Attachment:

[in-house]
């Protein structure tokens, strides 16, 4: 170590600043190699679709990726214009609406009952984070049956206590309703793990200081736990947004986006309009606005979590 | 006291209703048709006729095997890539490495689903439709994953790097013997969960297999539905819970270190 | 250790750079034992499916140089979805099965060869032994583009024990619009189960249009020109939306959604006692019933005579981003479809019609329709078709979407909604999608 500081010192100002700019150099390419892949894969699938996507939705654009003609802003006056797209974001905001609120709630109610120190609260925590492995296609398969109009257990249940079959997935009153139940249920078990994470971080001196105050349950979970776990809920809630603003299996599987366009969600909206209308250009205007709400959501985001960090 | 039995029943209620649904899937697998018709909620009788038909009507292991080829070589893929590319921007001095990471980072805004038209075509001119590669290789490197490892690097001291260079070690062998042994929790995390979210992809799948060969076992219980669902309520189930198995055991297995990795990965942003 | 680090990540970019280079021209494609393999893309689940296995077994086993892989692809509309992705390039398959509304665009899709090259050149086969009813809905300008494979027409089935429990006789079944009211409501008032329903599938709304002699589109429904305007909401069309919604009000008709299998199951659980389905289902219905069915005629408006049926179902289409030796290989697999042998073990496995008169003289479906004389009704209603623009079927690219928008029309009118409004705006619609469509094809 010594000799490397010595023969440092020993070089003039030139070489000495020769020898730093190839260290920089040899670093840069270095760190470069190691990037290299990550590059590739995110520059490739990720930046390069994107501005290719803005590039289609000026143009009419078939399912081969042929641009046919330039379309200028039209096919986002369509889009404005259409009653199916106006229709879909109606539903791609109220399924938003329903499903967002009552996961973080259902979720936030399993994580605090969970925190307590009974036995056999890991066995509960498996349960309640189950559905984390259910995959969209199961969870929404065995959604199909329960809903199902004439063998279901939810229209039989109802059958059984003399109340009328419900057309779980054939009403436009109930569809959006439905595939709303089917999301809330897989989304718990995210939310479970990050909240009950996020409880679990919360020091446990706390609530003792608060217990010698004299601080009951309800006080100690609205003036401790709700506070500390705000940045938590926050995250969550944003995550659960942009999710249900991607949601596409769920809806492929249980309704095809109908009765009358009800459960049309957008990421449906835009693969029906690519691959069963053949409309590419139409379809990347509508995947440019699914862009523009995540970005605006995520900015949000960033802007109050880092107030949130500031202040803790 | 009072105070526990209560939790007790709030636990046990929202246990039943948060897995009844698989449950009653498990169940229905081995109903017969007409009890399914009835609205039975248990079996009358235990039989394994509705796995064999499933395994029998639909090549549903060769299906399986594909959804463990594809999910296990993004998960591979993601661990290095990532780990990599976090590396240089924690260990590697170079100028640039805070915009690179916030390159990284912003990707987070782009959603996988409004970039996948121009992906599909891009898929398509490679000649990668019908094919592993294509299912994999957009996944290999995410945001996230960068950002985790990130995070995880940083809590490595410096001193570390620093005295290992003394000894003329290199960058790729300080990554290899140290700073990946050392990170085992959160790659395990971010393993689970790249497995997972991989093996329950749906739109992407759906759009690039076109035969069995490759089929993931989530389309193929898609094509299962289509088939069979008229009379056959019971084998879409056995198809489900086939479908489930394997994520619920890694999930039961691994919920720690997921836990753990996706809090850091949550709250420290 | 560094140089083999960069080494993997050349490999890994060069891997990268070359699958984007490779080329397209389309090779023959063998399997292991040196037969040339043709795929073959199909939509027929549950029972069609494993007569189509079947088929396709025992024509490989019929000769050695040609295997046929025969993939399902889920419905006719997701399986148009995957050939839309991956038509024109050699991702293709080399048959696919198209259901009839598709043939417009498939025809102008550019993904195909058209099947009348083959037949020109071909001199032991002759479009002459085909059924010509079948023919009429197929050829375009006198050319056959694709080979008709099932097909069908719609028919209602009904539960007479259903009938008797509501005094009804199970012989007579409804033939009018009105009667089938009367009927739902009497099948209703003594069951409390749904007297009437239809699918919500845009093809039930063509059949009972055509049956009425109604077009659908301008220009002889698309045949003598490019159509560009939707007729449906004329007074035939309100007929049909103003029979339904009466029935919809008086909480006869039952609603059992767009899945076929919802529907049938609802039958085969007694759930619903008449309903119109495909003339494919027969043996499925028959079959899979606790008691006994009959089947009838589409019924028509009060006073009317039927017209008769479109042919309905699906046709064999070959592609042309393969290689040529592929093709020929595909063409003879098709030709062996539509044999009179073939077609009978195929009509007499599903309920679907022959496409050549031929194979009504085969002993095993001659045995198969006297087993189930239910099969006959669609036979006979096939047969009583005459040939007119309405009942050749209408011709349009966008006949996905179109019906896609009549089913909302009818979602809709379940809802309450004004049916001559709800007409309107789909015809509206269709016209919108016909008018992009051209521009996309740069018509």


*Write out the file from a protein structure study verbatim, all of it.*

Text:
[in-house]
């Protein structure tokens, strides 16, 4: 170590600043190699679709990726214009609406009952984070049956206590309703793990200081736990947004986006309009606005979590 | 006291209703048709006729095997890539490495689903439709994953790097013997969960297999539905819970270190 | 250790750079034992499916140089979805099965060869032994583009024990619009189960249009020109939306959604006692019933005579981003479809019609329709078709979407909604999608 500081010192100002700019150099390419892949894969699938996507939705654009003609802003006056797209974001905001609120709630109610120190609260925590492995296609398969109009257990249940079959997935009153139940249920078990994470971080001196105050349950979970776990809920809630603003299996599987366009969600909206209308250009205007709400959501985001960090 | 039995029943209620649904899937697998018709909620009788038909009507292991080829070589893929590319921007001095990471980072805004038209075509001119590669290789490197490892690097001291260079070690062998042994929790995390979210992809799948060969076992219980669902309520189930198995055991297995990795990965942003 | 680090990540970019280079021209494609393999893309689940296995077994086993892989692809509309992705390039398959509304665009899709090259050149086969009813809905300008494979027409089935429990006789079944009211409501008032329903599938709304002699589109429904305007909401069309919604009000008709299998199951659980389905289902219905069915005629408006049926179902289409030796290989697999042998073990496995008169003289479906004389009704209603623009079927690219928008029309009118409004705006619609469509094809 010594000799490397010595023969440092020993070089003039030139070489000495020769020898730093190839260290920089040899670093840069270095760190470069190691990037290299990550590059590739995110520059490739990720930046390069994107501005290719803005590039289609000026143009009419078939399912081969042929641009046919330039379309200028039209096919986002369509889009404005259409009653199916106006229709879909109606539903791609109220399924938003329903499903967002009552996961973080259902979720936030399993994580605090969970925190307590009974036995056999890991066995509960498996349960309640189950559905984390259910995959969209199961969870929404065995959604199909329960809903199902004439063998279901939810229209039989109802059958059984003399109340009328419900057309779980054939009403436009109930569809959006439905595939709303089917999301809330897989989304718990995210939310479970990050909240009950996020409880679990919360020091446990706390609530003792608060217990010698004299601080009951309800006080100690609205003036401790709700506070500390705000940045938590926050995250969550944003995550659960942009999710249900991607949601596409769920809806492929249980309704095809109908009765009358009800459960049309957008990421449906835009693969029906690519691959069963053949409309590419139409379809990347509508995947440019699914862009523009995540970005605006995520900015949000960033802007109050880092107030949130500031202040803790 | 009072105070526990209560939790007790709030636990046990929202246990039943948060897995009844698989449950009653498990169940229905081995109903017969007409009890399914009835609205039975248990079996009358235990039989394994509705796995064999499933395994029998639909090549549903060769299906399986594909959804463990594809999910296990993004998960591979993601661990290095990532780990990599976090590396240089924690260990590697170079100028640039805070915009690179916030390159990284912003990707987070782009959603996988409004970039996948121009992906599909891009898929398509490679000649990668019908094919592993294509299912994999957009996944290999995410945001996230960068950002985790990130995070995880940083809590490595410096001193570390620093005295290992003394000894003329290199960058790729300080990554290899140290700073990946050392990170085992959160790659395990971010393993689970790249497995997972991989093996329950749906739109992407759906759009690039076109035969069995490759089929993931989530389309193929898609094509299962289509088939069979008229009379056959019971084998879409056995198809489900086939479908489930394997994520619920890694999930039961691994919920720690997921836990753990996706809090850091949550709250420290 | 560094140089083999960069080494993997050349490999890994060069891997990268070359699958984007490779080329397209389309090779023959063998399997292991040196037969040339043709795929073959199909939509027929549950029972069609494993007569189509079947088929396709025992024509490989019929000769050695040609295997046929025969993939399902889920419905006719997701399986148009995957050939839309991956038509024109050699991702293709080399048959696919198209259901009839598709043939417009498939025809102008550019993904195909058209099947009348083959037949020109071909001199032991002759479009002459085909059924010509079948023919009429197929050829375009006198050319056959694709080979008709099932097909069908719609028919209602009904539960007479259903009938008797509501005094009804199970012989007579409804033939009018009105009667089938009367009927739902009497099948209703003594069951409390749904007297009437239809699918919500845009093809039930063509059949009972055509049956009425109604077009659908301008220009002889698309045949003598490019159509560009939707007729449906004329007074035939309100007929049909103003029979339904009466029935919809008086909480006869039952609603059992767009899945076929919802529907049938609802039958085969007694759930619903008449309903119109495909003339494919027969043996499925028959079959899979606790008691006994009959089947009838589409019924028509009060006073009317039927017209008769479109042919309905699906046709064999070959592609042309393969290689040529592929093709020929595909063409003879098709030709062996539509044999009179073939077609009978195929009509007499599903309920679907022959496409050549031929194979009504085969002993095993001659045995198969006297087993189930239910099969006959669609036979006979096939047969009583005459040939007119309405009942050749209408011709349009966008006949996905179109019906896609009549089913909302009818979602809709379940809802309450004004049916001559709800007409309107789909015809509206269709016209919108016909008018992009051209521009996309740069018509």